Overactive bladder (OAB) is a condition in which uninhibited vesical contractions, often combined with urethral relaxation mimicking the voiding reflex, occur at inappropriate times. The International Continence Society (ICS) defines OAB as a syndrome of lower urinary tract dysfunction and involuntary detrusor over-activity characterized primarily by symptoms of urgency with or without urge incontinence (involuntary leakage accompanied by or immediately preceded by urgency), urinary frequency (>8 micturitions every 24 hours), and nocturia (>1 micturation each night) in the absence of proven infection or other obvious pathology (5). Current classification by the ICS recognizes the symptom-based nature of this disorder, with urgency and frequency as the predominant symptoms, since many patients with OAB do not have urge incontinence. Urge incontinence is distinct from stress urinary incontinence, which is defined as involuntary leakage of urine on effort or exertion (eg, sneezing or coughing). Some individuals with OAB have mixed urinary incontinence -- that is, both urge incontinence and stress incontinence.
The prevalence of overactive bladder (OAB) has shown to increase with age. A large epidemiologic study in the Untied States using clinically validated, symptom-based criteria of OAB found an overall prevalence of 16.5% with a similar prevalence among men and women. This percentage indicates that OAB affects more people than other common conditions, such as hypertension, allergic rhinitis, and heart disease. Overall, the prevalence of OAB with urge incontinence ("wet" OAB) is reported to be 6.1%, whereas 10.4% of responders had OAB without urge incontinence ("dry" OAB). In this large study women had similar prevalence of wet and dry OAB, but in men, the prevalence of dry OAB was more than 5 times higher than was that of wet OAB: 13.4% and 2.6%, respectively (6). The epidemiologic survey revealed some age-specific patterns. OAB with urge incontinence is reported in these studies, more strongly associated with increasing age in women than in men, whereas OAB without urge incontinence was associated with a greater increase in men with advancing age than in women. OAB without incontinence seems to plateau in women after age 44 and in men after age 53. By contrast, OAB with incontinence continues to increase with older age.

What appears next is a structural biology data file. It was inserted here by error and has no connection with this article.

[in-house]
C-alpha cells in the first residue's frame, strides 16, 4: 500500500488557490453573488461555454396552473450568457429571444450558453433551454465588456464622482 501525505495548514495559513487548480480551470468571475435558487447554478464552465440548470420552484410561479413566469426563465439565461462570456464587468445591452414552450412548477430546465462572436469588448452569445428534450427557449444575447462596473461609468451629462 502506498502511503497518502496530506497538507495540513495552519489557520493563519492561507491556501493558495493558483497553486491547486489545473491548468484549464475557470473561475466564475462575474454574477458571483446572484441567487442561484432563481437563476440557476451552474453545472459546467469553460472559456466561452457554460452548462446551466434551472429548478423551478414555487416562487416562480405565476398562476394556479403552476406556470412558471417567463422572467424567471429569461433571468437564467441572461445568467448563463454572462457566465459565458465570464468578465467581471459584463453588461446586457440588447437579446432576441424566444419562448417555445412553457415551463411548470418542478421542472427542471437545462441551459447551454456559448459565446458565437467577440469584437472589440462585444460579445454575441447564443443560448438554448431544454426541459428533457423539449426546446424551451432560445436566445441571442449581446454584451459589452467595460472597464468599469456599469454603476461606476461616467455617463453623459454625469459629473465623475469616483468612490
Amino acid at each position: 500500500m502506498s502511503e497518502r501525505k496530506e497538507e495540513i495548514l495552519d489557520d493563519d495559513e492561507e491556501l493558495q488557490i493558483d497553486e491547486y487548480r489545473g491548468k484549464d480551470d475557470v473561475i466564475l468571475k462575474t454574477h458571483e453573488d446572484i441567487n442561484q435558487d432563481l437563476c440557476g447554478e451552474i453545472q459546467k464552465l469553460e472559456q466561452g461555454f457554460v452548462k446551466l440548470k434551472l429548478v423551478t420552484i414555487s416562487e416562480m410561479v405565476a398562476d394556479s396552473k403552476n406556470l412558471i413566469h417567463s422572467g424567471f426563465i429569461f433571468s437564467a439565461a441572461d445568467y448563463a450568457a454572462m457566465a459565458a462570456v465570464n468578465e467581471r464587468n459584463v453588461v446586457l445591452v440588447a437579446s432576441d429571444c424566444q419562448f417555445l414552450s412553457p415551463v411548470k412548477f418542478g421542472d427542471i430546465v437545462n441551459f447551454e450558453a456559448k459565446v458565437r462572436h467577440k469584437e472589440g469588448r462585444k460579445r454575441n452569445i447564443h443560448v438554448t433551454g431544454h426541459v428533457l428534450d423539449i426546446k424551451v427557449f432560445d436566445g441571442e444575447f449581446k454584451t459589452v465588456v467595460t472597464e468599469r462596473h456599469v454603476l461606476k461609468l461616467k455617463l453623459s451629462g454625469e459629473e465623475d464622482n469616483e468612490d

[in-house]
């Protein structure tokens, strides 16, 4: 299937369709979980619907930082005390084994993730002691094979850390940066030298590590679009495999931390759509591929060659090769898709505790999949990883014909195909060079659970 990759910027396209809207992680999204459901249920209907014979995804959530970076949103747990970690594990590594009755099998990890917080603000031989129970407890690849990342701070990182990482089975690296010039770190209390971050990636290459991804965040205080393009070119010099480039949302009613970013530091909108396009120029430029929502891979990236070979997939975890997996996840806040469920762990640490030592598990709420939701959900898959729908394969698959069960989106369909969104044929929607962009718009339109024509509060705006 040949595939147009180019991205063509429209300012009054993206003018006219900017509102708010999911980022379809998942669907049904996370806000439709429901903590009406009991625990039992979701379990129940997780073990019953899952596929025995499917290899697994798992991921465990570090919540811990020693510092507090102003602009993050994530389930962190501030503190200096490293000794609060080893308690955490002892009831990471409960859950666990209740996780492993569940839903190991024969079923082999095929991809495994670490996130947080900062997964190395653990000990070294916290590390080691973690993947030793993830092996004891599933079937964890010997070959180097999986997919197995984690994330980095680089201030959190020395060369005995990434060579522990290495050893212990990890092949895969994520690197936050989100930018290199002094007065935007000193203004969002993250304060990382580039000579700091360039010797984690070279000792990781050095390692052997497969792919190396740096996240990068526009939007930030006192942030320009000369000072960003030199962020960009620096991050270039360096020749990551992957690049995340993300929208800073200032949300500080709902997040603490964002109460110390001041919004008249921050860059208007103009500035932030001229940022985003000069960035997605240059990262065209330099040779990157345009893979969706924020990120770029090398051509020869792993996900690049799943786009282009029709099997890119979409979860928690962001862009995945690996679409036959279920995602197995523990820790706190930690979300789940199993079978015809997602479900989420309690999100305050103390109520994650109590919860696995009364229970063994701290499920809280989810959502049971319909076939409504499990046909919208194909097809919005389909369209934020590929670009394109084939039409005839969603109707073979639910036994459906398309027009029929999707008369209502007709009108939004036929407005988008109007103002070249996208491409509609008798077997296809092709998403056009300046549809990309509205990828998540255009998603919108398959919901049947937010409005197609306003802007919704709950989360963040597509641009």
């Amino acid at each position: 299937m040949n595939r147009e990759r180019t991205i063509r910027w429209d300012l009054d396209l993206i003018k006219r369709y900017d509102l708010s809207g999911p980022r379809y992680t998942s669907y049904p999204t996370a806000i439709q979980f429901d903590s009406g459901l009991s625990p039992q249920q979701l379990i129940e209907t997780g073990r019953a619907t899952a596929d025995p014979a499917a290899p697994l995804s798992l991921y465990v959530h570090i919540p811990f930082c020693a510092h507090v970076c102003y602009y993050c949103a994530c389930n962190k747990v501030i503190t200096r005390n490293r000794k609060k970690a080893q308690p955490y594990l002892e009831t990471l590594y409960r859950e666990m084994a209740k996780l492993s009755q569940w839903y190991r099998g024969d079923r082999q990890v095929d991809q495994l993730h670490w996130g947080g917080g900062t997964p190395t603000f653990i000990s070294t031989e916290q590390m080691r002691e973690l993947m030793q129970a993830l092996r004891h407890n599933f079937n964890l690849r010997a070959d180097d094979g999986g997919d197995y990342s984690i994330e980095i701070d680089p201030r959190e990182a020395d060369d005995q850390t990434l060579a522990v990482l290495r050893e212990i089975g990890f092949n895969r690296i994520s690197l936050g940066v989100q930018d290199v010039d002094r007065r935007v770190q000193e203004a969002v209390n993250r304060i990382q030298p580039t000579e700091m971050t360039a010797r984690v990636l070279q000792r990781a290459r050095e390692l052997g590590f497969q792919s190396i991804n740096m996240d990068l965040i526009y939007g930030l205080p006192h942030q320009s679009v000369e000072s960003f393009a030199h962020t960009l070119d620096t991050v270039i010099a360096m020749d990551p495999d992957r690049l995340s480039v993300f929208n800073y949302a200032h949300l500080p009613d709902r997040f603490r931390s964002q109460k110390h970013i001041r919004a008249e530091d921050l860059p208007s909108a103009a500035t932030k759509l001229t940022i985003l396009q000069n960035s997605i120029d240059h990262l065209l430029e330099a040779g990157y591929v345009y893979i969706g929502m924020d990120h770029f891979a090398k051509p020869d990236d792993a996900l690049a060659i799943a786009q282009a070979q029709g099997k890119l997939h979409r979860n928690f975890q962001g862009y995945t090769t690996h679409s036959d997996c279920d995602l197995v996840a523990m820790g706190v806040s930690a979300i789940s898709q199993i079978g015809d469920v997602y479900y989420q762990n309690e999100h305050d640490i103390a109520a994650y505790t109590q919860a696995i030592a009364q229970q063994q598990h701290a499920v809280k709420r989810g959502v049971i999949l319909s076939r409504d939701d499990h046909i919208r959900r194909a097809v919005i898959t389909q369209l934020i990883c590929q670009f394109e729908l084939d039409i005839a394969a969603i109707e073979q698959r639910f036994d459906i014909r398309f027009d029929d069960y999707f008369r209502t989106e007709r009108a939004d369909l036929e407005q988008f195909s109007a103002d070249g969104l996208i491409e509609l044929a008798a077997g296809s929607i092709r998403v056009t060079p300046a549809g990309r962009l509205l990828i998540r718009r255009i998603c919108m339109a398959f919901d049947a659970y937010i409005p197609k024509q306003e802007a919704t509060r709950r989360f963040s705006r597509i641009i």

Differential Diagnosis of Urinary Incontinence in Women (7)
I. Genito-urinary etiology:
- Filling and storage disorders -- Urodynamic stress incontinence; Detrusor over-activity (idiopathic and neurogenic); Mixed types.
- Fistula -- Vesical; Ureteral; Urethral
- Congenital -- Ectopic ureter; Epispadias
II. Non-genitourinary etiology:
- Functional -- Neurologic; Cognitive; Psychologic; Physical impairment
Effects on Physical, Social, Psychological, Occupational, and Sexual Functioning